A successful fuel-mileage gamble by Austin Dillon’s team propelled him to victory in the Coca-Cola 600 at Charlotte Motor Speedway and put the iconic No. 3 Chevrolet in Victory Lane in NASCAR’s elite series for the first time since Oct. 15, 2000, at Talladega Superspeedway, when the late Dale Earnhardt scored his 76th and final victory.
Dillon, the 27-year-old grandson of team owner Richard Childress, is in his fourth full season in the Cup circuit. Childress, who also owned the No. 3 when it was driven by Earnhardt — and earlier when he drove it himself — did not use that number from the time Earnhardt died until his grandson joined the Cup circuit.
“I’m so proud,” Childress said in the winners’ interview. “Having my grandson [winning in the 3] just made it that much more special. I know Dale is up there smiling down because he would want this win. He’d want to see it with Austin.”
Childress maintained for years that it would have to be a special situation to return the No. 3 to the track. His grandson chose that number when he first started racing Legends cars and has used it throughout his climb up the NASCAR ladder.
Sunday night’s win was the culmination of a long journey for Childress and Dillon.
“Can you believe this, the Coke 600, Austin Dillon, the 3?” Childress said. “When I looked up and saw the 3 on top of the board, I was standing there doing an interview, that’s when I got emotional. It’s so special to see that 3 in winner’s circle again.”
Dillon said he was glad to be able to build on what his grandfather and Earnhardt had done.
“To be able to deliver a number that is legendary and has stats that are untouchable, just to add to those numbers … that [Childress] and his best friend were able to create, it’s very special,” Dillon said. “And to all those fans that have supported it, too, ’cause there’s always haters out there. There’s a lot of support, too.
“There’s a great support system. To deliver this to them, the people that are proud to see that No. 3 out on the track, it feels amazing.”
For much of Sunday’s 600-miler, which was interrupted for an hour and a half because of rain, Dillon and the rest of the field were chasing the No. 78 Toyota of Martin Truex Jr., who led a race-high 233 laps. But as the laps wound down, and the race ran without a caution flag, several teams elected to stay on the track and attempt to stretch their fuel to the finish, while Truex and most of the leaders stopped for fuel and tires.
While Truex and Kyle Busch were charging through the pack in a hurry, Dillon and race leader Jimmie Johnson were running slower, and saving fuel.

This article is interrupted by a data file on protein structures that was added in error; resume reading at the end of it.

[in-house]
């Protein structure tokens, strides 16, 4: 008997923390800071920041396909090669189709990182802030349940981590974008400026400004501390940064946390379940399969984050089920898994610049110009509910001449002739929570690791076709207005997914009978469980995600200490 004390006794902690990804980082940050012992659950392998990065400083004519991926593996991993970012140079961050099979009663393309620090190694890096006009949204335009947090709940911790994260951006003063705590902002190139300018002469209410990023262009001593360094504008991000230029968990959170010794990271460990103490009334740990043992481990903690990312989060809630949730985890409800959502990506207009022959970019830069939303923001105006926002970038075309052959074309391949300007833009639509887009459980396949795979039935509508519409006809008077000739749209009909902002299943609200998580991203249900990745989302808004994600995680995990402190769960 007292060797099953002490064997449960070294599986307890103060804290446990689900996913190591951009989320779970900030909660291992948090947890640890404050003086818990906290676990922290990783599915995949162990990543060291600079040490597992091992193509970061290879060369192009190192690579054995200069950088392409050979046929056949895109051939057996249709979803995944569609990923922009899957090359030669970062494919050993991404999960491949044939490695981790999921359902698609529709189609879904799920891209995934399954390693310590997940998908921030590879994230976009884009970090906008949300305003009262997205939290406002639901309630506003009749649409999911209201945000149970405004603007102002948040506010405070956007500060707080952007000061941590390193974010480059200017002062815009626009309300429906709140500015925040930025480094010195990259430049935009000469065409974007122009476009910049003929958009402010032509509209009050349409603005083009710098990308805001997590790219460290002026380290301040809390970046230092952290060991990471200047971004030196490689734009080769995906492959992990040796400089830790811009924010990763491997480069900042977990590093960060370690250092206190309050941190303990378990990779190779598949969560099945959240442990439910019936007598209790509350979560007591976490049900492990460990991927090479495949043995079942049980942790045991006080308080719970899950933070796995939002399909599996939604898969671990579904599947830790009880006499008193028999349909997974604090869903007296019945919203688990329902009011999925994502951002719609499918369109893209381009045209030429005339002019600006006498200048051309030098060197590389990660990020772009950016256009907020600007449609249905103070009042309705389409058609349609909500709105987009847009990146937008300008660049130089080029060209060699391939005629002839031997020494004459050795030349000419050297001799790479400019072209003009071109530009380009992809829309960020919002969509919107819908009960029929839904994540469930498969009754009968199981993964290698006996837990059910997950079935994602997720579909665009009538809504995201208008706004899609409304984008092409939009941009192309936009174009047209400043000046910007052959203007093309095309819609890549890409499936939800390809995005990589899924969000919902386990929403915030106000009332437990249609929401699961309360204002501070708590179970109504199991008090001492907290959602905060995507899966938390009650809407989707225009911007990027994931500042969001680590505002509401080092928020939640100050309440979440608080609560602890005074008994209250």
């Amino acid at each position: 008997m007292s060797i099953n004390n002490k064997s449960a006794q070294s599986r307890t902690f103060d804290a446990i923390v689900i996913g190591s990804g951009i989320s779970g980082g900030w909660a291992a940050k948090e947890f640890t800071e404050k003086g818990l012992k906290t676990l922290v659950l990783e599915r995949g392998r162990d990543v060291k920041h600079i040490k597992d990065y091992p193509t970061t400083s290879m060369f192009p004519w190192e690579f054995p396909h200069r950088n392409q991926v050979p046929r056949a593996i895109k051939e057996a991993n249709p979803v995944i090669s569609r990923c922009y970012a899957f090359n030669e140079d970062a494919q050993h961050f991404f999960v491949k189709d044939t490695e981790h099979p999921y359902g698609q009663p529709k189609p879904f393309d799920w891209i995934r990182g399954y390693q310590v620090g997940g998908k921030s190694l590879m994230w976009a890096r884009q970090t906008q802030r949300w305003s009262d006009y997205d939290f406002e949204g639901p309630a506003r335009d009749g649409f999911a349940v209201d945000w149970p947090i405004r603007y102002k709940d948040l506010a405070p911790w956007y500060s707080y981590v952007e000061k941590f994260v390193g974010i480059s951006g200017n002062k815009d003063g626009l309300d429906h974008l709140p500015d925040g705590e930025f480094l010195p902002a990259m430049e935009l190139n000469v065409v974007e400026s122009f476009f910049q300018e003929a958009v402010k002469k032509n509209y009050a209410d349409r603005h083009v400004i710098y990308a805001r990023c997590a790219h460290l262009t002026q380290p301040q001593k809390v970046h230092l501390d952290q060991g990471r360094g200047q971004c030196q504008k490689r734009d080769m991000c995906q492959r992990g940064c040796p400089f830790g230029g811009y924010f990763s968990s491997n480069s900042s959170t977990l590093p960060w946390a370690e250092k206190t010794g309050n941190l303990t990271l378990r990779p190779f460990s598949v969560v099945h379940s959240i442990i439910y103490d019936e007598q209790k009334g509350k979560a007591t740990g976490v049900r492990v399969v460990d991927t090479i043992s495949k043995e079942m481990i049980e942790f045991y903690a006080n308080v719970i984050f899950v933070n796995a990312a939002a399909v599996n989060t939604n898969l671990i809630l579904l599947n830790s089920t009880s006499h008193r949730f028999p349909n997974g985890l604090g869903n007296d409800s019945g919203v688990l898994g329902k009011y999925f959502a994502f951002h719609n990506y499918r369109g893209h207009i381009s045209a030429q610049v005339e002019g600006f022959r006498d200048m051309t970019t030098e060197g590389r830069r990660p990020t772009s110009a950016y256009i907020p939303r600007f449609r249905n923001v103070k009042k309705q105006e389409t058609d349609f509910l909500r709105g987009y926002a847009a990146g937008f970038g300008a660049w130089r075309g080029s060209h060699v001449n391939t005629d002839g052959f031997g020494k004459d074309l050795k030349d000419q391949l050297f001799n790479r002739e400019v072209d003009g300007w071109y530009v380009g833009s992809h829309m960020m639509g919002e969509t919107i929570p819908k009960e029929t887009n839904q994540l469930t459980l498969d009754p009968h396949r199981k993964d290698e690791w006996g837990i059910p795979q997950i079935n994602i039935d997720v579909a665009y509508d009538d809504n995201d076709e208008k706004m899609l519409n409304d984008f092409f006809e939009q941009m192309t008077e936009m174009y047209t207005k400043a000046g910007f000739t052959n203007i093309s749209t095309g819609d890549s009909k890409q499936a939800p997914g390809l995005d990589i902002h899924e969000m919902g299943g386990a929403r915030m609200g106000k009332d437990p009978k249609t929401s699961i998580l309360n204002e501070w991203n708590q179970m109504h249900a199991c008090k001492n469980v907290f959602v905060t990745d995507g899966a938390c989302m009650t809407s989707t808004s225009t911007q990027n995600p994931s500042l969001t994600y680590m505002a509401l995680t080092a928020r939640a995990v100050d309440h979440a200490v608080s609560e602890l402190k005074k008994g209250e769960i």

Johnson led until Lap 398 of 400, but ran dry, opening the door for Dillon to take the lead. Behind them, Busch passed Truex to take second place, but wound up .835 seconds behind Dillon at the finish. Truex finished third ahead of Matt Kenseth and Denny Hamlin.
Truex has led 756 laps in the past three Coke 600s, but won just one — last year’s race.
“That’s two out of the last three years that we lost this race on fuel mileage,” he said. “Same thing two years ago. But we got the win last year.”
He acknowledged that he didn’t have the speed he needed at the end of this year’s race.
“We just missed it a little bit tonight on our last adjustment,” Truex said. “I think if not for that, we probably could have gotten [Dillon]. And then lapped traffic is just so tough here. There are a few guys out there that you don’t ever know where they’re going to be when you get to the corner and it cost you so much time trying to pass them. Ultimately, that’s what got us.”
Dillon’s fuel strategy was devised by his crew chief, Justin Alexander, who took over the crew chief job the week before the 600. He said the fuel strategy wasn’t that much of a gamble.
“We had a good car all race,” he said. “We ran top 10 all race. Austin did a heck of a job, the whole team did.
We were right there in position on that last stop when the caution came out. We were two or three laps short, just right in that window where you have the option to stretch it, but there’s a risk with that. You give up a little track position early on trying to stretch it on fuel.
“We got good fuel mileage all day. It really didn’t make much sense to do anything but that. He didn’t really have to back off that much. We didn’t give up that many spots on the race track doing it. I think we were around 10th when we started saving.”
Martin Truex Jr. closes out Go Bowling 400 win at Kansas Speedway
By Rick Minter
For the past several seasons, Martin Truex Jr. appeared to have a jinx on him when it came to the spring race at Kansas Speedway.
But on Saturday night in the Go Bowling 400, Truex made all the right moves and came away with his first-ever win at Kansas, his second victory of the season and the ninth of his career.
Truex led 104 laps, including the final 19, to get the win over Brad Keselowski, Kevin Harvick, Ryan Blaney and Kyle Busch.
That reversal of fortune came after last season, when he started on the pole and led 172 laps before a broken bolt hung between the wheel and hub during a pit stop and dropped him out of contention.